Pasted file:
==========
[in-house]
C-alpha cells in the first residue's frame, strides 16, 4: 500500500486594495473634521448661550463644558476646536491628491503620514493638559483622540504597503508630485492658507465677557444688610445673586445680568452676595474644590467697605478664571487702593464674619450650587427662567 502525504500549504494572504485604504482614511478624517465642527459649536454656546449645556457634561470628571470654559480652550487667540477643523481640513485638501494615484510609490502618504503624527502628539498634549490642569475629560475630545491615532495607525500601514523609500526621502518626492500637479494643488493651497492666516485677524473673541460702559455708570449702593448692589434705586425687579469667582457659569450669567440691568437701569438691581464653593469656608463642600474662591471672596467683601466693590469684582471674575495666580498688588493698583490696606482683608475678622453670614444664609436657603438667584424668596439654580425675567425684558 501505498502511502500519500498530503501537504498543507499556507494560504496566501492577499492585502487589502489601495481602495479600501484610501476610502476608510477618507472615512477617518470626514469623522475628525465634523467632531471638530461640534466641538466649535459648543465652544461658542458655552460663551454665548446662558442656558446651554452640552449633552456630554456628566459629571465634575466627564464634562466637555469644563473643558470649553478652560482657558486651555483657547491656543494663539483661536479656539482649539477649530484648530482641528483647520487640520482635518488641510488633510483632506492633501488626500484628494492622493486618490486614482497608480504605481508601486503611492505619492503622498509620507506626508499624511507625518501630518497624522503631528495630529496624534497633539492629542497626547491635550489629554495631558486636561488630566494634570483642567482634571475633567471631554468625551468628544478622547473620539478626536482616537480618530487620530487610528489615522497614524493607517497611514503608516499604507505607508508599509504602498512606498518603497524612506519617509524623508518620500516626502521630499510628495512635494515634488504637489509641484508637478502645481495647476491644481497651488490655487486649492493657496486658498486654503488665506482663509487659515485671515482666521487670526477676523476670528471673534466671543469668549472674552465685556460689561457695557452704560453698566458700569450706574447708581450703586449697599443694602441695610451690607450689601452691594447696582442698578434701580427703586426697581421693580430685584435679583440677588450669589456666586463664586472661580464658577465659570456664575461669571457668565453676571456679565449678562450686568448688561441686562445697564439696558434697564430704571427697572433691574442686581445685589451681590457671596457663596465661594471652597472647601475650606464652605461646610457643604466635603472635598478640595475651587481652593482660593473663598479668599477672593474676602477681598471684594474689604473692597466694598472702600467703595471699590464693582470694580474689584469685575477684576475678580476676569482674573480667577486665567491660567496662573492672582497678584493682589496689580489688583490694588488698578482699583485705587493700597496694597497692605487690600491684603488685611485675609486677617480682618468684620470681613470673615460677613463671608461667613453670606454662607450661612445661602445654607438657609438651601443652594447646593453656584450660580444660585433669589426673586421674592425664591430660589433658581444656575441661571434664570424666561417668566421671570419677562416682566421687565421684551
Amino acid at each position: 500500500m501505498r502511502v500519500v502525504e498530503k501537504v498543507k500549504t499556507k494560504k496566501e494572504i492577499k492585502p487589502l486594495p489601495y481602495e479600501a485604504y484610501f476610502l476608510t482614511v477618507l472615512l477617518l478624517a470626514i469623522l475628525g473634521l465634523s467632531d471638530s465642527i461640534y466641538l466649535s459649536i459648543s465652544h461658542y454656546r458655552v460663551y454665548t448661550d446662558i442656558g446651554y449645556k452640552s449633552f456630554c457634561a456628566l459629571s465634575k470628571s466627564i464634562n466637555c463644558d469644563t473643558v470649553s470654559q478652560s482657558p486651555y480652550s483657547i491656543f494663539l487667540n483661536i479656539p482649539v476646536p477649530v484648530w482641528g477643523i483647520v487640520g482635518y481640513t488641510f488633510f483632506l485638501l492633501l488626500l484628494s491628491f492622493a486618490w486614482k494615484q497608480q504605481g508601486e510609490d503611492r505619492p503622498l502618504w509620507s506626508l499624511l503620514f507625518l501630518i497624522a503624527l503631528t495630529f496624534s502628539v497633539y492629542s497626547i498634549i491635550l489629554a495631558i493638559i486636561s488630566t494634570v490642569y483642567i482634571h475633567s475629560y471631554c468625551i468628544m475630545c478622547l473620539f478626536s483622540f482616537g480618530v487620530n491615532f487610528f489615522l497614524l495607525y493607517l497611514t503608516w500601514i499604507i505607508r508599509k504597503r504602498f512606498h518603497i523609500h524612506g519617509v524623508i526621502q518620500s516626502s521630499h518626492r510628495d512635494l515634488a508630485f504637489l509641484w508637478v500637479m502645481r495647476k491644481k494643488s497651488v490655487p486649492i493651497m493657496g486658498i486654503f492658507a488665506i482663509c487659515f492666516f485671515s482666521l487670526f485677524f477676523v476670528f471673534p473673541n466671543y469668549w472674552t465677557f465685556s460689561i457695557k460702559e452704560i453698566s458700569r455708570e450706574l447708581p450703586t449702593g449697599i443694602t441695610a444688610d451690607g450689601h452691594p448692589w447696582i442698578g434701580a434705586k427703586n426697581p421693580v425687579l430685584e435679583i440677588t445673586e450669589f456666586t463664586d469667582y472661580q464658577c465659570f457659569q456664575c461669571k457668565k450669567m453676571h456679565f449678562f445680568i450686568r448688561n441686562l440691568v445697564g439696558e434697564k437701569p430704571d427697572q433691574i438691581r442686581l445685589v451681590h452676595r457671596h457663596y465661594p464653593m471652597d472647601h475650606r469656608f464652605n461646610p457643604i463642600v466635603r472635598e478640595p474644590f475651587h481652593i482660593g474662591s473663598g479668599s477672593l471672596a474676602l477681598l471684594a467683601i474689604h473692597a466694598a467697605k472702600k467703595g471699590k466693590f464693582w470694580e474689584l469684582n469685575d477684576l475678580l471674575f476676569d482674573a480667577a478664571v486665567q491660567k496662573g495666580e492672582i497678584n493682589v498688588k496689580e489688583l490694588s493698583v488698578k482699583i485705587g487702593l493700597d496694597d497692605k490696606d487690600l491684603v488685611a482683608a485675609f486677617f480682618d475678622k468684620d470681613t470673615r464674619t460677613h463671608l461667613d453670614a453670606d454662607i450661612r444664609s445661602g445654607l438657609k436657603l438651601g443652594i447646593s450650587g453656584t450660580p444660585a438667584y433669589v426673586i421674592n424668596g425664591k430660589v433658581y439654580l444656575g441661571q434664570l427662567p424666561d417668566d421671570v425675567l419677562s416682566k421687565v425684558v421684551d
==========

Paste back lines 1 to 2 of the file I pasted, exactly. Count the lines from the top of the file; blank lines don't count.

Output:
[in-house]
C-alpha cells in the first residue's frame, strides 16, 4: 500500500486594495473634521448661550463644558476646536491628491503620514493638559483622540504597503508630485492658507465677557444688610445673586445680568452676595474644590467697605478664571487702593464674619450650587427662567 502525504500549504494572504485604504482614511478624517465642527459649536454656546449645556457634561470628571470654559480652550487667540477643523481640513485638501494615484510609490502618504503624527502628539498634549490642569475629560475630545491615532495607525500601514523609500526621502518626492500637479494643488493651497492666516485677524473673541460702559455708570449702593448692589434705586425687579469667582457659569450669567440691568437701569438691581464653593469656608463642600474662591471672596467683601466693590469684582471674575495666580498688588493698583490696606482683608475678622453670614444664609436657603438667584424668596439654580425675567425684558 501505498502511502500519500498530503501537504498543507499556507494560504496566501492577499492585502487589502489601495481602495479600501484610501476610502476608510477618507472615512477617518470626514469623522475628525465634523467632531471638530461640534466641538466649535459648543465652544461658542458655552460663551454665548446662558442656558446651554452640552449633552456630554456628566459629571465634575466627564464634562466637555469644563473643558470649553478652560482657558486651555483657547491656543494663539483661536479656539482649539477649530484648530482641528483647520487640520482635518488641510488633510483632506492633501488626500484628494492622493486618490486614482497608480504605481508601486503611492505619492503622498509620507506626508499624511507625518501630518497624522503631528495630529496624534497633539492629542497626547491635550489629554495631558486636561488630566494634570483642567482634571475633567471631554468625551468628544478622547473620539478626536482616537480618530487620530487610528489615522497614524493607517497611514503608516499604507505607508508599509504602498512606498518603497524612506519617509524623508518620500516626502521630499510628495512635494515634488504637489509641484508637478502645481495647476491644481497651488490655487486649492493657496486658498486654503488665506482663509487659515485671515482666521487670526477676523476670528471673534466671543469668549472674552465685556460689561457695557452704560453698566458700569450706574447708581450703586449697599443694602441695610451690607450689601452691594447696582442698578434701580427703586426697581421693580430685584435679583440677588450669589456666586463664586472661580464658577465659570456664575461669571457668565453676571456679565449678562450686568448688561441686562445697564439696558434697564430704571427697572433691574442686581445685589451681590457671596457663596465661594471652597472647601475650606464652605461646610457643604466635603472635598478640595475651587481652593482660593473663598479668599477672593474676602477681598471684594474689604473692597466694598472702600467703595471699590464693582470694580474689584469685575477684576475678580476676569482674573480667577486665567491660567496662573492672582497678584493682589496689580489688583490694588488698578482699583485705587493700597496694597497692605487690600491684603488685611485675609486677617480682618468684620470681613470673615460677613463671608461667613453670606454662607450661612445661602445654607438657609438651601443652594447646593453656584450660580444660585433669589426673586421674592425664591430660589433658581444656575441661571434664570424666561417668566421671570419677562416682566421687565421684551